Conferences are challenging, exciting and exhausting. In addition to that, when you’re the one organising the conference, they’re also a lot of work. I just finished a conference I organised with my colleagues and I thought I list some of the things that make conferences better and some things that are better avoided.
Let’s start with the dos.
If it’s an international conference as was the case with ours the person corresponding with the participants should be fluent, or at least proficient, in the language of communication. It also helps if the person in contact with the participants is familiar with the university and the city. In our case, I was the only Potsdam local whereas my colleagues all live in Berlin. It would have taken them quite some google searching to figure out questions about the city – ranging from how to get from bus stop x to uni to nice restaurants in the area. Having lived here for ten years, I know alternative bus routes by heart.
Always answer emails within two days. Otherwise they will spam you with emails asking whether you’ve received their previous email. On the one hand this is annoying. On the other hand many participants, especially the young researchers, have less conference experience and are simply nervous. But of course, there is always the entitled boomer that will harass you during the weekend.
Have enough snacks and coffee. I cannot stress this enough. You can conduct a case study on mob violence right then and there when the coffee is about to run out. Also allow for enough time to actually snack and have coffee. Old adage has it that networking and the best conversations happen during coffee breaks.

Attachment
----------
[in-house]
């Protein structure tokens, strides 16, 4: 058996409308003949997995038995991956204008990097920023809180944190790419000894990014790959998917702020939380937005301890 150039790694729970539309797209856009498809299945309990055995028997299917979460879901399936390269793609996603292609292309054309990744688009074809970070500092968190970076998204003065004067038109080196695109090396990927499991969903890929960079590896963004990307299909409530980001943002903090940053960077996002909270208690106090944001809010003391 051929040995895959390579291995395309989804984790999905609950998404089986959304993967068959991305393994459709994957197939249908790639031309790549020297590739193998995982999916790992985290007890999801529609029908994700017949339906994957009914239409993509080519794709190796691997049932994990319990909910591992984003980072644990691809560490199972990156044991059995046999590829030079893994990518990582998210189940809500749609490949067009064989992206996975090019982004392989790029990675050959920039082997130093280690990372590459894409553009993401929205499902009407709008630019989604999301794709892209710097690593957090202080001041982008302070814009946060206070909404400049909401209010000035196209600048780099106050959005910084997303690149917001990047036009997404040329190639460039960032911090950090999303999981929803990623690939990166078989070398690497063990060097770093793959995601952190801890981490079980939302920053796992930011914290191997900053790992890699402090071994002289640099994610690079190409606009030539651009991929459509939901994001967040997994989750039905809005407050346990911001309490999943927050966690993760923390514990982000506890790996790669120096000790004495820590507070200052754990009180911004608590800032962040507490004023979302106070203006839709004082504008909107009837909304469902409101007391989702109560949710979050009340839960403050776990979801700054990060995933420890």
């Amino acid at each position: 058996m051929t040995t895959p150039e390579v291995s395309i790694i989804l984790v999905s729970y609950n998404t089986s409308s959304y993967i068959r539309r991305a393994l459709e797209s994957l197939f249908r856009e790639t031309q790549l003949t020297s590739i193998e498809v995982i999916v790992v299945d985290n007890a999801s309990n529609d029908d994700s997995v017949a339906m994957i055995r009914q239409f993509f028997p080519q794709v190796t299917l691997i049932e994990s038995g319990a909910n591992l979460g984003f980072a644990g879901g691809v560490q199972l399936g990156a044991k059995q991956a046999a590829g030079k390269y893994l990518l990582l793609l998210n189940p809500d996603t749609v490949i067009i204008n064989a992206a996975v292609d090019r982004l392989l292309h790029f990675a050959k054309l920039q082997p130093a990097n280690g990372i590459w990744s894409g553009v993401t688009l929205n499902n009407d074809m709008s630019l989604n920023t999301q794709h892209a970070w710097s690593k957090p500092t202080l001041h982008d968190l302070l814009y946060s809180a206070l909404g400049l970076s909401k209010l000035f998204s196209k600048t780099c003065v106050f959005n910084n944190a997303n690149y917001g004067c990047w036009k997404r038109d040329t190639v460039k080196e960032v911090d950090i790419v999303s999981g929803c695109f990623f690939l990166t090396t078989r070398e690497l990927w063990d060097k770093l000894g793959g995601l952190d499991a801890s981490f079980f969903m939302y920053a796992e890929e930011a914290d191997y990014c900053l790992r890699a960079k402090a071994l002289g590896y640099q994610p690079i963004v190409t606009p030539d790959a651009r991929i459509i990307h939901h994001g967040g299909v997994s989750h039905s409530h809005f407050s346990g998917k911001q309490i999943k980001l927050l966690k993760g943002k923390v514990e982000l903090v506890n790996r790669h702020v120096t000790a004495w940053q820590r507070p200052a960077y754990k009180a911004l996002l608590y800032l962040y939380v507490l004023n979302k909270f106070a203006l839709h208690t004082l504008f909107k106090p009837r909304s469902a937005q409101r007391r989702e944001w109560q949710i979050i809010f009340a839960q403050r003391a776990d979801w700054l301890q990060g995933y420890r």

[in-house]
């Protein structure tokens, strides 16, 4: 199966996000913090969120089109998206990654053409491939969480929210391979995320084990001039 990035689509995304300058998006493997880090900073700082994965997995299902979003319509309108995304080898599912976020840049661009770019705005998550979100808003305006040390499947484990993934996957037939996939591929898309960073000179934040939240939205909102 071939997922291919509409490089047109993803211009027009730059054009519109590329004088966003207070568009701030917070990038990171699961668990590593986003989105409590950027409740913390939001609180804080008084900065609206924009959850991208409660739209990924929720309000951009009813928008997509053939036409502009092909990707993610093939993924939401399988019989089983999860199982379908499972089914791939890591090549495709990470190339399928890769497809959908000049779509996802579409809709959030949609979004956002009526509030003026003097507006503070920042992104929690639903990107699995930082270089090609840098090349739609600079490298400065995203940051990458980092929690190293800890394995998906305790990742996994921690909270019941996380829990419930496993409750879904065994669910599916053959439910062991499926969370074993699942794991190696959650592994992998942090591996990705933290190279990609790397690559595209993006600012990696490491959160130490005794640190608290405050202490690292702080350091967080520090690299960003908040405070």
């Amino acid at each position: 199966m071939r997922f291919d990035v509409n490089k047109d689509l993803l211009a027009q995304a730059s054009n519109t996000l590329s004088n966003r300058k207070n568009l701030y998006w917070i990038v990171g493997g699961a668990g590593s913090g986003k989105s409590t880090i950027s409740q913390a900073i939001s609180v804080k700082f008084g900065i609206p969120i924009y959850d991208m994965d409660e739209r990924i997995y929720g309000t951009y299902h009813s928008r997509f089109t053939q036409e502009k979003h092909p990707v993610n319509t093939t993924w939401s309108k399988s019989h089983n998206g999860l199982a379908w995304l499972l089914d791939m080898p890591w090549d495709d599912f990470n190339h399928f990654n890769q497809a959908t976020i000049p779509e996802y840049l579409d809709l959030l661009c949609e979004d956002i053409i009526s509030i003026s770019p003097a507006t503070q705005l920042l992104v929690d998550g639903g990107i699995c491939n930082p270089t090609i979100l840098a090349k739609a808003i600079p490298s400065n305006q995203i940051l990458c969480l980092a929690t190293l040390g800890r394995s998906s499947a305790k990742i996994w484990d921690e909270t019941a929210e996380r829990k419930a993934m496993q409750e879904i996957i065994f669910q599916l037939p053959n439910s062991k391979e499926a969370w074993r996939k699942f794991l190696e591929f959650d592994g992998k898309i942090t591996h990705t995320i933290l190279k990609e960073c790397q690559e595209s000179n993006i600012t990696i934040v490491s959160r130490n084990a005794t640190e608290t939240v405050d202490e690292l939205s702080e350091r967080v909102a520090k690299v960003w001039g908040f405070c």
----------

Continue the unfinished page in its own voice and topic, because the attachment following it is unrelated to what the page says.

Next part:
Regarding coffee breaks, tea is a must and alternatives to milk, such as almond or soy milk are a nice touch. And don’t be cheap when it comes to cookies and biscuits. Sitting and listening is hard, so people need chocolate to recharge. Keep your conference crowd well-fed and they will forgive other mishaps.
Bring tupperware. Because there will be leftover food and us poor millenial PhD students can always do with free food.
Moving on to the don’ts
Running out of coffee, obviously, is the worst case scenario.
Don’t cram the day. Starting at 9:00 is tough enough, don’t make everybody sit through a whole conference day until 19:00. Nobody can concentrate that long, or sit still for that matter. I know that an additional day of panels is expensive but half a day already helps a lot to slow things down. Have your guest arrive early during the first day and continue with a short panel during the afternoon, have a relaxed second day and one short panel on the moring of the third day so that everybody can travel back during the afternoon.
Don’t assume everyone will have an actual powerpoint presentation. There is always someone with a fancy alternative format (or a pdf on reading mode). Have someone of the team be ready to help (the boomers) with modern technology.
Don’t take rude behaviour personal. Every conference has a diva and a creep. These people behave entitled and creepy everywhere. They’re not doing it just to personally insult you. Enforce boundaries when necessary (especially with the creeps), keep smiling and put them on the list of people you’re never going to invite to a conference ever again.
And lastly, don’t present a paper if you’re part of the organising team. It’s so much work and you’ll never really get into presentation mode. I dreamt of the powerpoint I forgot to finish. Being constantly worried about something else really took away from the participant’s experience.